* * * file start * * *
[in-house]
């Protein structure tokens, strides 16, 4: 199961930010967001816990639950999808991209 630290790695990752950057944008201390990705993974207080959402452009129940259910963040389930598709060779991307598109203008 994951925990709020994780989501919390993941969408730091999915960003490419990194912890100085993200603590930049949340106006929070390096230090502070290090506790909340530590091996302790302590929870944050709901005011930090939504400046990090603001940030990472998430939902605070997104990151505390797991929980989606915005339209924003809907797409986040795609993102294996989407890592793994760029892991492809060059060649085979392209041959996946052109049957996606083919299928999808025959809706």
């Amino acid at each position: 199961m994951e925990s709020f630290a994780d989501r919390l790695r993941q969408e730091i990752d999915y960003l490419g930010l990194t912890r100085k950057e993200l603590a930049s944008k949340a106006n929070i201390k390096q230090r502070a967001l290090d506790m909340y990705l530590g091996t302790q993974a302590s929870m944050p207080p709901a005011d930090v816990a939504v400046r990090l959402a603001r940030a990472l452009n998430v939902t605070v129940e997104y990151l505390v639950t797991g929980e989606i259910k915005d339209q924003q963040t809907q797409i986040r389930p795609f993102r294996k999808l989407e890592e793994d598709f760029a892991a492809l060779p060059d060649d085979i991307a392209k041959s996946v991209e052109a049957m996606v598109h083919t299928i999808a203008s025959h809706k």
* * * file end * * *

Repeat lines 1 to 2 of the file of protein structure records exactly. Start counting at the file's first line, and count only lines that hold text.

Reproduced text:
[in-house]
């Protein structure tokens, strides 16, 4: 199961930010967001816990639950999808991209 630290790695990752950057944008201390990705993974207080959402452009129940259910963040389930598709060779991307598109203008 994951925990709020994780989501919390993941969408730091999915960003490419990194912890100085993200603590930049949340106006929070390096230090502070290090506790909340530590091996302790302590929870944050709901005011930090939504400046990090603001940030990472998430939902605070997104990151505390797991929980989606915005339209924003809907797409986040795609993102294996989407890592793994760029892991492809060059060649085979392209041959996946052109049957996606083919299928999808025959809706």